I was dressing for church this morning, I said that I would settle for a one-bit excuse to stay home. I was not in the best of moods and had a very stiff neck and shoulders. I honestly felt that God would not miss me suffering in his pew this morning. Amazing how wrong I can always be when making excuses before God.
When I first entered the nave, I saw that there would be a baptism which is never a favorite moment. I played nice before the service, being the consummate member of the vestry. Then my misery began to fall apart. I first notice one of my friends, call her Jeannette, holding what appeared to be an newborn. The smile on Jeannette’s face made me smile, cracking through my self-imposed misery. Then the family that usually sits in front of us entered; the mother, call her Karen, turned, saw Jeannette, and broke into the widest overwhelming, open-mouthed smile that caused a wave of true pleasure overtake me.
After our deacon, Carey, read from the Gospels, the most wonderful vision crushed what was left of my negativism this morning. Father Joe stepped down the top stair to stand in front of the congregation for his homily. Don’t take this the wrong way, but I find Joe to be a much more effective preacher of the word of God when he steps away from the pulpit. I love all of Joe’s sermons, but this morning, I had the image of Jesus walking up the hill to sit on a tree stump for his Sermon on the Mount.
When Joe speaks without his written sermon, his words are not so practiced as to detract from what God is saying to me. I believe that the words that God puts into Joe’s mouth affect me and others in many ways; however, when speaking without a written script, his words take on added meaning, as did Jesus’ reading the Beatitudes to the five thousand. His words came from God, through his heart, to allow us to hear what God is saying to us individually. Both on the mountain two thousand years ago and this morning, several hours ago.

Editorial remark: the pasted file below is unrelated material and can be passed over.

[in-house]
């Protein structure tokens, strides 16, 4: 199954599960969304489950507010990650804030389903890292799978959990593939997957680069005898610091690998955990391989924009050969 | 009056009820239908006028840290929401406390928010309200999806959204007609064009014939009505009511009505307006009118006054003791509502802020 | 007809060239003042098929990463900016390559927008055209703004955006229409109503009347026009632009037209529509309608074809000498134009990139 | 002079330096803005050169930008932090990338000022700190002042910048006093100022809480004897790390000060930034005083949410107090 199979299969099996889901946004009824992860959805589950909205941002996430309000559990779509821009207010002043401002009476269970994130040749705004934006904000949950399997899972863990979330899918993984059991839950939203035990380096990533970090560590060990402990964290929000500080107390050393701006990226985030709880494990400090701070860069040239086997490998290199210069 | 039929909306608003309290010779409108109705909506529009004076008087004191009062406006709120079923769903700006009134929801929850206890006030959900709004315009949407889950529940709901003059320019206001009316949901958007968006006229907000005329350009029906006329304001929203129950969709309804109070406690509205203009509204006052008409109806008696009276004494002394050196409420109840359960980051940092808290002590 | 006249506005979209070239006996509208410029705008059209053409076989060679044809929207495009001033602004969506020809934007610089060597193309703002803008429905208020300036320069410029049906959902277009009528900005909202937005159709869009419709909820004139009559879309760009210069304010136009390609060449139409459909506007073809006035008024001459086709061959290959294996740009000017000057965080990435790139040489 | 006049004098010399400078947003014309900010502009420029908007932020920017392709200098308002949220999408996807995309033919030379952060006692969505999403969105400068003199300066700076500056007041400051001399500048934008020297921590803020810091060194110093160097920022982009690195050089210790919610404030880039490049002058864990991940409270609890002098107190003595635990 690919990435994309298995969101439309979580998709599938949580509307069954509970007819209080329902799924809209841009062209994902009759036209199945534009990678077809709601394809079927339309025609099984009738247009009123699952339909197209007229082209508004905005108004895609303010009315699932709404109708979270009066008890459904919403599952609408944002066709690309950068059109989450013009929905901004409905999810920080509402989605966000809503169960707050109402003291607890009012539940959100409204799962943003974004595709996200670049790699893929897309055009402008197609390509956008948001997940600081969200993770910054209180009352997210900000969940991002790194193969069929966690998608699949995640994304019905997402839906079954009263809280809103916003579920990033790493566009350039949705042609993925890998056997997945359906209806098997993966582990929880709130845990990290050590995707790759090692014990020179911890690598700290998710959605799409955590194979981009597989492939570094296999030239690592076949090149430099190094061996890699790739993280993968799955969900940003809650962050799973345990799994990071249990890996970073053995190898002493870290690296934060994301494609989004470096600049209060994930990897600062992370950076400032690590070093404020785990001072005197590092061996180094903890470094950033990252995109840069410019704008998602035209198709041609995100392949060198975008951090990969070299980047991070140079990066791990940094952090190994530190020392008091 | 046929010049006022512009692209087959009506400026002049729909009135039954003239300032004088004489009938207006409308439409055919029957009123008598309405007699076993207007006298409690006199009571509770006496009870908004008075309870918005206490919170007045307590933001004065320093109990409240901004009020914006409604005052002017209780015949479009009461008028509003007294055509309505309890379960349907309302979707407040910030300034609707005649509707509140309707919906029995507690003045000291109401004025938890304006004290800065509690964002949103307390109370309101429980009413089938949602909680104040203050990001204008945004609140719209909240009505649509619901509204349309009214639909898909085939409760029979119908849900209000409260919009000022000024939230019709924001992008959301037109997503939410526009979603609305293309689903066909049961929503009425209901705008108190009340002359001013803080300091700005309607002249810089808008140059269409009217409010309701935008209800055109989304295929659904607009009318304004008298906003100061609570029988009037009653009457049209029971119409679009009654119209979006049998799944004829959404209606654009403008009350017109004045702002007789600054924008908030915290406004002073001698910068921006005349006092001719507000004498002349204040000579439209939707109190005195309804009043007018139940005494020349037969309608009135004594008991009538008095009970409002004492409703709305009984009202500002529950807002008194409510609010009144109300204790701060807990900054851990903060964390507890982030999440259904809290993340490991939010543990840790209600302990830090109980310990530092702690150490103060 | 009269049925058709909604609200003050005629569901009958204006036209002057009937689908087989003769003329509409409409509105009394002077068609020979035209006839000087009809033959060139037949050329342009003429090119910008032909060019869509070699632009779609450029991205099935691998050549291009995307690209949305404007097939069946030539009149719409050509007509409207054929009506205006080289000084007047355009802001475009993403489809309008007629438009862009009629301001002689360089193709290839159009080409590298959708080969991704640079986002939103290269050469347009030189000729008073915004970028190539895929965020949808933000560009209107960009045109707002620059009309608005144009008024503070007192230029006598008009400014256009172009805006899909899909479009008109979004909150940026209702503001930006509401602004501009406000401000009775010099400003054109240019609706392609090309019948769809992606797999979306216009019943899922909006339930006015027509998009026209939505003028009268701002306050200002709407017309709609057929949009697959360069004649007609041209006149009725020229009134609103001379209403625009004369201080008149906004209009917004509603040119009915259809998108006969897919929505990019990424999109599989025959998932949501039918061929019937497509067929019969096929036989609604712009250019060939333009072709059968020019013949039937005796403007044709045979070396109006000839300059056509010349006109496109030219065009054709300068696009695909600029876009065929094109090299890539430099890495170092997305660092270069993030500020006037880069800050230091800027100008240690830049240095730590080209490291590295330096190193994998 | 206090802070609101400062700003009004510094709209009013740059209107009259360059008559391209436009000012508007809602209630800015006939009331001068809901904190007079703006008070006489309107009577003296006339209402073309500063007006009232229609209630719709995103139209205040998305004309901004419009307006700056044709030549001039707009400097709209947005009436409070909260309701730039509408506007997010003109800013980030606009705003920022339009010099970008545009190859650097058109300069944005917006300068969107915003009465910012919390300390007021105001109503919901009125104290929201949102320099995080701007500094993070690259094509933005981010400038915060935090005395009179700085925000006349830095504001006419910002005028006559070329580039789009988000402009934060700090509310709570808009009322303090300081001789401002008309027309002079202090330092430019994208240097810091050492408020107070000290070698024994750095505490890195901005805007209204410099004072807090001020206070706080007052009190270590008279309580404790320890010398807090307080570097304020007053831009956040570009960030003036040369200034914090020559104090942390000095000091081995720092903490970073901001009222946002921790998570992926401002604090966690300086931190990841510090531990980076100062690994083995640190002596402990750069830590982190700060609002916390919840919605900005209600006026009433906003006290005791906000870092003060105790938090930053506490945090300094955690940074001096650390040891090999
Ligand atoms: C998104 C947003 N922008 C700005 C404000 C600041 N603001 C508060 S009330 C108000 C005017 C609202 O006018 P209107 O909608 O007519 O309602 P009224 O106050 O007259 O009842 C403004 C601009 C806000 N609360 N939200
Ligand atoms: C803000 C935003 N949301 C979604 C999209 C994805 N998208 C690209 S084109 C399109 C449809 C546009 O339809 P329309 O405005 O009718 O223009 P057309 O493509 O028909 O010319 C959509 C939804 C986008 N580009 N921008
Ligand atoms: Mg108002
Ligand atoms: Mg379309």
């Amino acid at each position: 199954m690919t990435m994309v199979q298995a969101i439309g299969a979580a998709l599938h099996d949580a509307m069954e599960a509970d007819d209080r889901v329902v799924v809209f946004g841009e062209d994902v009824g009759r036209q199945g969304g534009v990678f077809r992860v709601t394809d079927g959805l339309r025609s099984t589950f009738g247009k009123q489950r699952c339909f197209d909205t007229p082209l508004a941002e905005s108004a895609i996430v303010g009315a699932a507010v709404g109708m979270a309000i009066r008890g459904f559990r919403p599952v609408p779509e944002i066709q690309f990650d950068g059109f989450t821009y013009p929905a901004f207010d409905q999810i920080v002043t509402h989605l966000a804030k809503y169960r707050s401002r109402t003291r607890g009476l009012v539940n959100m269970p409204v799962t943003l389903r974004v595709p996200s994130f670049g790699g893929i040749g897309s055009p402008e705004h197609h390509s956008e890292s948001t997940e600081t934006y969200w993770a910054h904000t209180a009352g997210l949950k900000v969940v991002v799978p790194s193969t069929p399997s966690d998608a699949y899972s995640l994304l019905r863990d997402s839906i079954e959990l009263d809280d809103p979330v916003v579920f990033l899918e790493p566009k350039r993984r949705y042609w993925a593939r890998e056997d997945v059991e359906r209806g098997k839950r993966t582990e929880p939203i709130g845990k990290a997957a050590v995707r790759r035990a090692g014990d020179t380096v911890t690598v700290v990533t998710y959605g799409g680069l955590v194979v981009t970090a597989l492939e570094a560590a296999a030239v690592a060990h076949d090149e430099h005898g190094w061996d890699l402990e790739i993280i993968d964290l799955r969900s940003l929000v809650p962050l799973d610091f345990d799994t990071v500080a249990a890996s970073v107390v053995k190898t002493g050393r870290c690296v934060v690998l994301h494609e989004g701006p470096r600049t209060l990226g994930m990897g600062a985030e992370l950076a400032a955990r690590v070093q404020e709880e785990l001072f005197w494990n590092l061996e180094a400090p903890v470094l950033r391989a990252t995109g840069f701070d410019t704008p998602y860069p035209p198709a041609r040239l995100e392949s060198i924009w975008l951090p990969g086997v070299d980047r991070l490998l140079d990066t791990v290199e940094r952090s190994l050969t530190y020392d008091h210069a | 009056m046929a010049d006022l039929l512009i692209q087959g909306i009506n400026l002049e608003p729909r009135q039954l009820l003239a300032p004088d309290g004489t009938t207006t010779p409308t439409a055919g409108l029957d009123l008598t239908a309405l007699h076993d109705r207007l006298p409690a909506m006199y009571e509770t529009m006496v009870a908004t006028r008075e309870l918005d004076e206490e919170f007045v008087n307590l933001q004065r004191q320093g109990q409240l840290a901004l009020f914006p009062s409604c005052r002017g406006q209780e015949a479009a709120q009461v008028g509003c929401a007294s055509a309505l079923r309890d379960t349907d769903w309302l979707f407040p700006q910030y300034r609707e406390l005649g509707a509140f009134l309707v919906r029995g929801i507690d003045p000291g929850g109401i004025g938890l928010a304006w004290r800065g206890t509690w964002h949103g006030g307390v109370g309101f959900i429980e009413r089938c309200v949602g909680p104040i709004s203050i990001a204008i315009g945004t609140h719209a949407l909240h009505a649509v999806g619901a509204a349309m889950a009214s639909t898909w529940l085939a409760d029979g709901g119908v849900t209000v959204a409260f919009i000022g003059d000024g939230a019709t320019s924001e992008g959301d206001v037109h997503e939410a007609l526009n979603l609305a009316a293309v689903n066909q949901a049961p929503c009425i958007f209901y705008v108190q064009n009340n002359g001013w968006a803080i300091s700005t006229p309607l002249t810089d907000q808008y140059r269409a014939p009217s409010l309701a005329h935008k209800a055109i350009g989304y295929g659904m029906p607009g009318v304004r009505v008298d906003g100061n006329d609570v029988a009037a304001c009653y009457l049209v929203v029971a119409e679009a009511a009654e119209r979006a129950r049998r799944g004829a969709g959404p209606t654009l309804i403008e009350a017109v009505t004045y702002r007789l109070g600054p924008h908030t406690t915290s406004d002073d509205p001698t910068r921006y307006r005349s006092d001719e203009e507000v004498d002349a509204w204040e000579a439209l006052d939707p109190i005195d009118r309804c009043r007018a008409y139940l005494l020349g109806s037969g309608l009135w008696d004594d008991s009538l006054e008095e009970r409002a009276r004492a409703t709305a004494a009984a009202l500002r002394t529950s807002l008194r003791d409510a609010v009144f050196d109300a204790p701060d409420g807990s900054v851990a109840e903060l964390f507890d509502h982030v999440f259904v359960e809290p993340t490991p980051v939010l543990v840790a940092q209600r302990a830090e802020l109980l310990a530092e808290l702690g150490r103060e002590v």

By the end of the homily, my sour mood and neck discomfort was a distant memory. When the baptism occurred, I was overtaken by the innocence of the child, and the wonderment in his eyes as Joe blessed the baptismal water. For those of us close enough, the infectious joy on the baby’s face could not be missed. Then the celebratory prayer had special meaning for me. As the celebrant asked if we would continue in the apostle’s teaching, resist evil, proclaim the Gospel, seek to serve Christ, and strive for justice and peace, my response was joyously, I will, with God’s help.
After receiving communion, I did something that I never in my wildest dreams thought was possible. I joined the healing prayer minister and prayed for our president. He has spent a few days visiting those whose lives have been devastated by Harvey’s anger. I perceived a very mild change in President Trump’s demeanor, and that of his wife. Perhaps he can change. I prayed that God would open Trump’s eyes and heart to the reality of the needy (Joe’s homily) in our society. In order for us to succeed as the people of God, this is vital. Heavenly Father, please help your child, my brother, Donald overcome his human failings and take up Your cross to assist those who need Your special Love.
Singing the Communion Hymn lifted me O Lord, hear my prayer, O Lord, hear my prayer. When I call, answer me. O Lord, hear my prayer, O Lord, hear my prayer, Come and listen to me.
The one-bit excuse I was hoping for was too much to pay for what I wished at nine o’clock this morning. There is no amount of riches that would have been sufficient for me to miss what God, and my brothers and sisters, did for me this morning.
Thanks be to God!